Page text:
What Is ISLAM
January 9, 2010 by USA Post
What Is ISLAM,CAIRO – As a young Nigerian accused of trying to blow up a US plane made his first court appearance, American Muslims came together to denounce t*rror*sm, reported The Detroit News on Saturday, January 9.
“We are not going to let these terrorists hijack our religion,” Majed Moughni, who moved to the Detroit area from Lebanon, said.
“We’ve been trying to recover from (the Sept. 11 terror attacks) for nine years. (This) comes right in our backyards, right over the heads of the largest Muslim population in North America.”
Scores of American Muslims, Arabs and Nigerians rallied in cold weather in front of the federal courthouse in Detroit to speak out against t*rror*sm.
Flying large American flags, the marchers carried signs reading “Islam is against t*rror*sm”, “Not in the name of Islam” and “Not in Our Name”.
The march came as 23-year-old Nigerian suspect Umar Farouk Abdulmutallab pleaded not guilty in his first court appearance on Friday.
“At this time our client would like to enter a plea of not guilty,” lawyer Miriam Siefer said.
Hobbled by leg irons, Abdulmutallab spoke softly from the dock to confirm his name, how it was spelt and his age.
Abdulmutallab is facing six charges, including attempted murder of 290 people on board a US-bound plane on Christmas Eve and trying to use a weapon of mass destruction.
He faces life imprisonment if convicted.
Wearing a white T-shirt, tan pants and tennis shoes, Abdulmutallab’s court appearance took less than three minutes.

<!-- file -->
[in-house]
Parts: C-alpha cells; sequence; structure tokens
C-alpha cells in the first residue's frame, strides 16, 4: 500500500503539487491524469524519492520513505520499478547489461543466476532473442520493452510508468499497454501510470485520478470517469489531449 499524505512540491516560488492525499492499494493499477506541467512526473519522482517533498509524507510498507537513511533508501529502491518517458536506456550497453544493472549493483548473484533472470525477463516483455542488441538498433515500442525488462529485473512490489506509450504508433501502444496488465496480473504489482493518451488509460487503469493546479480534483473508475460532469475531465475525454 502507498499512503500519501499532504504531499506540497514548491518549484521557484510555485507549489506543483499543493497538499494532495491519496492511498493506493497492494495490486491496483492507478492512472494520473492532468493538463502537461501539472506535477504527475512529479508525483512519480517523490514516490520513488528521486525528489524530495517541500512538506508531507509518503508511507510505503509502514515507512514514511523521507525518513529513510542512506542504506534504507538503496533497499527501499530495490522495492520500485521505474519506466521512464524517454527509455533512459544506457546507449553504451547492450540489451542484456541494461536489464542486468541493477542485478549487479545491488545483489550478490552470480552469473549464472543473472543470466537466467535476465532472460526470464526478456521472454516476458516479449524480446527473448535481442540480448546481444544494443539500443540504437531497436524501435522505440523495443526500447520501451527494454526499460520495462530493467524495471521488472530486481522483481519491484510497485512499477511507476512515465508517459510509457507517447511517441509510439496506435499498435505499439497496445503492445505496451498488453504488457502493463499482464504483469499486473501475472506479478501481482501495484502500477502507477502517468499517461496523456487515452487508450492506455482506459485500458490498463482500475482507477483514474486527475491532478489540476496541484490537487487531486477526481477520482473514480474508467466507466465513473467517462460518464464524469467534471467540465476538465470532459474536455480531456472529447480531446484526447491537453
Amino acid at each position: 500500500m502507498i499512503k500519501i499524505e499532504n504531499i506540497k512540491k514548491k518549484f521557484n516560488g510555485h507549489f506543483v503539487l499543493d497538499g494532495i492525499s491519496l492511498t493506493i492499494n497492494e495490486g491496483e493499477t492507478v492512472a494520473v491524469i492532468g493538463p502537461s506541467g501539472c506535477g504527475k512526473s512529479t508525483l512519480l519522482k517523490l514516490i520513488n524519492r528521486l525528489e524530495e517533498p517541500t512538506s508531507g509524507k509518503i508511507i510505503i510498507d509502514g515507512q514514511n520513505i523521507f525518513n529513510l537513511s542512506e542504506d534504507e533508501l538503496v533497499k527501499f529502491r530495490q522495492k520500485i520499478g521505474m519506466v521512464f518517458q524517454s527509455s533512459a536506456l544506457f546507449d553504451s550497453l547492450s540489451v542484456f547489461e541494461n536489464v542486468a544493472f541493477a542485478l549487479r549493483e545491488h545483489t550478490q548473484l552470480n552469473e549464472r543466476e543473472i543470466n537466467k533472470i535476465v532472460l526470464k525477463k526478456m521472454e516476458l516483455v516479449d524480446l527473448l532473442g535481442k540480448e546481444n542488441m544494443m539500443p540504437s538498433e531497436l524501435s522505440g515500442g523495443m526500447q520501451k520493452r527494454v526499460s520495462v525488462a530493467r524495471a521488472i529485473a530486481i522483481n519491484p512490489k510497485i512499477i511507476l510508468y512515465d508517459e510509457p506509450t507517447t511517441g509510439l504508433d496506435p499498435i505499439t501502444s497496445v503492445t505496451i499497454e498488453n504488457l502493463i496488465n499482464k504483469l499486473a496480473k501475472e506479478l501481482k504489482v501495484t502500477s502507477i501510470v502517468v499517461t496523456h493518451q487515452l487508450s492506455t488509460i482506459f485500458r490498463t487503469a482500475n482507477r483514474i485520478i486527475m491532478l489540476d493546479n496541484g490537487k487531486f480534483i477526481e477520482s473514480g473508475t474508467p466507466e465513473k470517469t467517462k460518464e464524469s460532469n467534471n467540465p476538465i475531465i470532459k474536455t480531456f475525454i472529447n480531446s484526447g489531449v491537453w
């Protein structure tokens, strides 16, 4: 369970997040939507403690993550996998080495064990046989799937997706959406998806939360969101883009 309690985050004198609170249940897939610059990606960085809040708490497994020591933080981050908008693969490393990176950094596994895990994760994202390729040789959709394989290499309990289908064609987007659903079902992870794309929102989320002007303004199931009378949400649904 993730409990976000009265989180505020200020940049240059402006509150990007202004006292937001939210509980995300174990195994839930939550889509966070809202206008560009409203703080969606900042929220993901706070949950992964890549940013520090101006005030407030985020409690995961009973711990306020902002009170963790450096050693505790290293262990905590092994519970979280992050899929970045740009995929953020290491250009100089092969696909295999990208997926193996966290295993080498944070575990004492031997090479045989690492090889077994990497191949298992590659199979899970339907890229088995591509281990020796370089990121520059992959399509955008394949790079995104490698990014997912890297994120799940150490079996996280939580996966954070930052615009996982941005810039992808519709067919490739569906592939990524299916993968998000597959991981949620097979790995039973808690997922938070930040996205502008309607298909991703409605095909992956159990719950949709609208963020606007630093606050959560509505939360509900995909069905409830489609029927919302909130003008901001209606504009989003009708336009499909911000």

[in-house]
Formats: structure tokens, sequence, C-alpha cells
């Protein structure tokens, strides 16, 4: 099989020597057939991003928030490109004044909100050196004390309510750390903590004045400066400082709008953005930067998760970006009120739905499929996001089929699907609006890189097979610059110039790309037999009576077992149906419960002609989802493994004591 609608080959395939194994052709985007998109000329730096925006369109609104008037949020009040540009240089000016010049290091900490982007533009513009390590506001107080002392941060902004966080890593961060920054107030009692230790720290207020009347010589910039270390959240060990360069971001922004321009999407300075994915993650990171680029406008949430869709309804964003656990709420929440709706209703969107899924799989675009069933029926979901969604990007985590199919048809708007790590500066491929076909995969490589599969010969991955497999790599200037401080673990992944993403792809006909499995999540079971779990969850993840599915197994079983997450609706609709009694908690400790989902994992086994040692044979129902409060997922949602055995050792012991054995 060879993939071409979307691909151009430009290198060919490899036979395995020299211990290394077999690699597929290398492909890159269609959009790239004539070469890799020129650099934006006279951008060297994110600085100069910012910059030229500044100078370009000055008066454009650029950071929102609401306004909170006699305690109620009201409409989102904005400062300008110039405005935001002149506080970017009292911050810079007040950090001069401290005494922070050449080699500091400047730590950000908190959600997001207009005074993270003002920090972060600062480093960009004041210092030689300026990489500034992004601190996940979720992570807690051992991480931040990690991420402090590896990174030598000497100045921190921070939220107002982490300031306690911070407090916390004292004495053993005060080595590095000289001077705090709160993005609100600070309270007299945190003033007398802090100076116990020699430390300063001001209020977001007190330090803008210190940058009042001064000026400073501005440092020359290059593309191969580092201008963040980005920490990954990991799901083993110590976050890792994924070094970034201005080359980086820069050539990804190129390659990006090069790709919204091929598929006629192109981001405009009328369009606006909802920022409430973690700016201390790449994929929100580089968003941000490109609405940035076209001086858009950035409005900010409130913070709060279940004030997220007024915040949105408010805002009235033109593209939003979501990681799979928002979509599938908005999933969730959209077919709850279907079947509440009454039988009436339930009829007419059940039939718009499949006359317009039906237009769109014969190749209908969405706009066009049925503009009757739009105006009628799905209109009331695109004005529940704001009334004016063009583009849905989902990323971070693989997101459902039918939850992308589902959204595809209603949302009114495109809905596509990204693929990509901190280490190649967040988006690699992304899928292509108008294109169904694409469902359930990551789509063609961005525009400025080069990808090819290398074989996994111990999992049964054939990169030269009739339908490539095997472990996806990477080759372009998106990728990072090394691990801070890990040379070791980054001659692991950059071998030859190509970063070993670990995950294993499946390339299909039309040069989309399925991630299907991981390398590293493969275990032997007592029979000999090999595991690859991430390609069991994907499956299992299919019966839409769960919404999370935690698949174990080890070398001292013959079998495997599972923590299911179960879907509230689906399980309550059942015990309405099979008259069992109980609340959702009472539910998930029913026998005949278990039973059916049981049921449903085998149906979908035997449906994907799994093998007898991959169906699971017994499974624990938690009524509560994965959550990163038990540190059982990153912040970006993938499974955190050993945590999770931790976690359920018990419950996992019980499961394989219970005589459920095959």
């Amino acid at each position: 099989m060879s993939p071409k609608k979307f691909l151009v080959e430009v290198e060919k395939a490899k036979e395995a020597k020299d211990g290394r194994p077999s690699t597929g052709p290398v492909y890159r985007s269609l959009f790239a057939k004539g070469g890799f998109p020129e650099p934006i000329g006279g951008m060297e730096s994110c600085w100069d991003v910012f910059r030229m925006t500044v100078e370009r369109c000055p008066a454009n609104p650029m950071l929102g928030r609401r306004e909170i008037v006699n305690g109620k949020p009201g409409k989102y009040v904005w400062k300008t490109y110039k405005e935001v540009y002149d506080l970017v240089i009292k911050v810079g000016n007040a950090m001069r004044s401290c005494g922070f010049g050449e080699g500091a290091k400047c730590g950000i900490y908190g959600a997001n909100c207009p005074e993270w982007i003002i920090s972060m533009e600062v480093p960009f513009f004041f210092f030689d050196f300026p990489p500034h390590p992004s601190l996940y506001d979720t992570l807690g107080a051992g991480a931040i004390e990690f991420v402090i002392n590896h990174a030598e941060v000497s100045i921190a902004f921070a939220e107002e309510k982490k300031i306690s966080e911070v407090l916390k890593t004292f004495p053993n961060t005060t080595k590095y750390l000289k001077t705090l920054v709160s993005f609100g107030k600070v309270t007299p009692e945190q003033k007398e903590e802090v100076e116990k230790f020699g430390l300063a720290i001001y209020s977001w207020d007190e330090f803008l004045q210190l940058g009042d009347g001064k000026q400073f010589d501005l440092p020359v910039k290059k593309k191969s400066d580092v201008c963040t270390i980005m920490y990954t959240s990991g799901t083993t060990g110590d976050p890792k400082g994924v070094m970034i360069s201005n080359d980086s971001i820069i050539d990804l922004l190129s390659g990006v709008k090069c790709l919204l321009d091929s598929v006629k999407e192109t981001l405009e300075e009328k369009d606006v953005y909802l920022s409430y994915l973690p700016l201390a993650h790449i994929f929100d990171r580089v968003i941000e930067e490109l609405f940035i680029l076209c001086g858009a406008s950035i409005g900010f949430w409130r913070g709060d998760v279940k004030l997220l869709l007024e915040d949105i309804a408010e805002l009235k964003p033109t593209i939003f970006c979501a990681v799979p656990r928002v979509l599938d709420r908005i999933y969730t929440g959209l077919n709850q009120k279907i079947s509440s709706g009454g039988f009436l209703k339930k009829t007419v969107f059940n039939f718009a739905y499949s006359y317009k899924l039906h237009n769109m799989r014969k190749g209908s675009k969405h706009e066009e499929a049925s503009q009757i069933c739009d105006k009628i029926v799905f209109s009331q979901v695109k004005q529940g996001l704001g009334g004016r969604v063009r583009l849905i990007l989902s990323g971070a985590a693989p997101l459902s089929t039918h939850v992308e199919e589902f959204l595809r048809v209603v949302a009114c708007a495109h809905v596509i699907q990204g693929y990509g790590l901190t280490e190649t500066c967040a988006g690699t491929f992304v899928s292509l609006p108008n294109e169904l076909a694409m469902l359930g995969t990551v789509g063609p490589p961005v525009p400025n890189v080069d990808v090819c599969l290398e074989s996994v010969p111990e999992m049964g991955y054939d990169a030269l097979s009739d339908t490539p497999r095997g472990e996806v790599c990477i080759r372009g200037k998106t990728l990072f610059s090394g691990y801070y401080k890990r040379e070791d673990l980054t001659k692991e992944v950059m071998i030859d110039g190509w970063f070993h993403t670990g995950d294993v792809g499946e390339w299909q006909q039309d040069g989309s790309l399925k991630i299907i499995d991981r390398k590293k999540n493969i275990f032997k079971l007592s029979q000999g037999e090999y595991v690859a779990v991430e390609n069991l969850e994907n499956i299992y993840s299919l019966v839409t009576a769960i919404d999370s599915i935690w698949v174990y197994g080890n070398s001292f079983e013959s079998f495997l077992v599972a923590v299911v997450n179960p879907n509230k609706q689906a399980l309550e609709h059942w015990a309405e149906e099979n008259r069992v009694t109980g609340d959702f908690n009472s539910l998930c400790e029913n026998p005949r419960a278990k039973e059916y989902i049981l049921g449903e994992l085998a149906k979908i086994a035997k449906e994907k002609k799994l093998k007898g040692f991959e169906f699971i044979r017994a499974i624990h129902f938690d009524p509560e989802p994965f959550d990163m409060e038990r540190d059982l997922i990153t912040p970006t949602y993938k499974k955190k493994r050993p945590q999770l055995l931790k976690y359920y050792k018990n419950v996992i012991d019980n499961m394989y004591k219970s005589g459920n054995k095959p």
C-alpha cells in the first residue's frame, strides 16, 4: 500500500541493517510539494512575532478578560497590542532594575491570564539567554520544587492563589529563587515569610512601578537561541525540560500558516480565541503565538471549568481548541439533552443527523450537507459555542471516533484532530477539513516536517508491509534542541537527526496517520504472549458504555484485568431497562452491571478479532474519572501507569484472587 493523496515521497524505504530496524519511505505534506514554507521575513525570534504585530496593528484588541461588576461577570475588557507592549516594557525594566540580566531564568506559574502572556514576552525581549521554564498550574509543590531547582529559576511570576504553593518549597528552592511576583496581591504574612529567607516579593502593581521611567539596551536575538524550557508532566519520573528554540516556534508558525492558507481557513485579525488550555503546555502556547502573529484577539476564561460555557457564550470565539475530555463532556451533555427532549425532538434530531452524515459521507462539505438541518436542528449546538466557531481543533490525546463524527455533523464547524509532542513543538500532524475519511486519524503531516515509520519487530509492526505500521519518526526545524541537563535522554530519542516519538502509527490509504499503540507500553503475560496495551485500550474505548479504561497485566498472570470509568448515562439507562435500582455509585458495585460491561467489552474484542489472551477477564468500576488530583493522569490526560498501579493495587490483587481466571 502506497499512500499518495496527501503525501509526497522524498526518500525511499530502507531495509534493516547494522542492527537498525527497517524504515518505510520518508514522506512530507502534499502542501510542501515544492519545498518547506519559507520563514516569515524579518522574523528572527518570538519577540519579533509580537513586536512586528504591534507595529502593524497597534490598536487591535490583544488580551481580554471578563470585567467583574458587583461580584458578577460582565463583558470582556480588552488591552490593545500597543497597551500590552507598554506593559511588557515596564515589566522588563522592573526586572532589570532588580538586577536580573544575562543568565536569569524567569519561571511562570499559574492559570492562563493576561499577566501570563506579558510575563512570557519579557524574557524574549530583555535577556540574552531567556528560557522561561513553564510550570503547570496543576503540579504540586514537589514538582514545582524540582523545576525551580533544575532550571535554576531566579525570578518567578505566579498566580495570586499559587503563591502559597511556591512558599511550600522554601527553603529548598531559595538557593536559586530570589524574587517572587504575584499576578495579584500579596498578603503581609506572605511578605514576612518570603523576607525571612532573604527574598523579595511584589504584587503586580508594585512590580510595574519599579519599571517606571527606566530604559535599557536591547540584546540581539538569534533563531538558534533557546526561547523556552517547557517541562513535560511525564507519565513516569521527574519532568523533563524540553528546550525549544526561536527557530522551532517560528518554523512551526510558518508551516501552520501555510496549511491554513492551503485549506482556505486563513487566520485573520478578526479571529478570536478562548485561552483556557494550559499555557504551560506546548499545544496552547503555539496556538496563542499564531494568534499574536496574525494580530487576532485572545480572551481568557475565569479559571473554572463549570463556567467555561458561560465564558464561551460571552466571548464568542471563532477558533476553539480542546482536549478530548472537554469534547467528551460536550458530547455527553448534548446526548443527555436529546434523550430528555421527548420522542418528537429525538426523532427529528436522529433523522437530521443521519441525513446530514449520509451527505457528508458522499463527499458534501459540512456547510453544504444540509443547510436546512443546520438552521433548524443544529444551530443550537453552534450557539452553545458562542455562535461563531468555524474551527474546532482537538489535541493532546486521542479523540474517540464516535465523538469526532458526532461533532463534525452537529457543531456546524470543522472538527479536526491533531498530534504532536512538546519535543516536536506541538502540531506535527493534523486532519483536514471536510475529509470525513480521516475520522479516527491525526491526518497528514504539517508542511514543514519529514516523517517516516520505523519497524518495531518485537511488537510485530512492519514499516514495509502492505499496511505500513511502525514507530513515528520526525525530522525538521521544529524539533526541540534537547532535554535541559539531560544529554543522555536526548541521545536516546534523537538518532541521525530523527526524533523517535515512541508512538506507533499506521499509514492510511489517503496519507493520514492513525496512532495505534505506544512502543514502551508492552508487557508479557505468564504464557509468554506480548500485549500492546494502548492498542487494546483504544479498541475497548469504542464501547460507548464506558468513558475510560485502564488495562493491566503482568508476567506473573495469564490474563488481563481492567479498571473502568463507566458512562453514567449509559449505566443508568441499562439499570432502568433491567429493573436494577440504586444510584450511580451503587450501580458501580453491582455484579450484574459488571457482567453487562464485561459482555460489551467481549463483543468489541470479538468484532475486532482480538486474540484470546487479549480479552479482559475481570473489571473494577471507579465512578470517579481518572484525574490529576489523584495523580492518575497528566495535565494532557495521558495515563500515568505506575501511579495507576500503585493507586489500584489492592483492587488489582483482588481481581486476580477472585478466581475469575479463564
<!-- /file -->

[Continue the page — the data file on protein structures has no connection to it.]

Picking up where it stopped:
“Do you understand the charges contained in the indictment?” Magistrate Mark Randon asked the young Nigerian.
“Yes I do,” Abdulmutallab replied softly.
Randon asked Abdulmutallab if he understood the sentence associated with the charges, which could include life in prison.
“Yes, I do,” Abdulmutallab said.
Nigerian-Americans also rallied outside the courthouse to denounce the failed plane plot.
“I’m here to tell the world that Nigerians don’t support t*rror*sm,” Remigius Obi of Ann Arbor said.
Chanting slogans against t*rror*sm, the marchers carried banners reading “Nigeria condemns t*rror*sm. Nigerians disown Umar Farouk Abdulmutallab. Nigeria says sorry to America & the world.”
“Terrorism is not part of Nigerians’ culture. We love America. We love life,” said Obi.
Following the failed bid, the US toughened security measures for passengers from a number of Muslim countries, including Nigeria.
Passengers holding passports from those nations, or taking flights that originate or pass through any of them, are being pulled aside for pat-downs and extra screening.
Their luggage and clothing are checked for traces of explosive and are required to pass through controversial full-body screeners at airports equipped with the machines.
“Nigerians are against t*rror*sm,” read a sign held by Ogunyinka Ogunleye, 59, of Detroit.
“God bless America … We are ready to go against anyone who supports t*rror*sm,” Ogunleya told the Detroit Free Press.
Ahead of the rally, a group of Muslim scholars held a news conference to denounce t*rror*sm committed in the name of their faith.
“The Muslim community is upset with what happened on Christmas Day, that this man tried to blow up the plane in the name of a faith in our own backyard,” said Victor Begg, president of the Council of Islamic Organizations of Michigan.
Dawud Walid, assistant imam at Masjid Wali Muhammad in Detroit and head of the Michigan branch of the Council on American-Islamic Relations, also condemned the attempt.
“We have a long track record of speaking out against t*rror*sm,” said Walid, who participated in the rally, waving a US flag.
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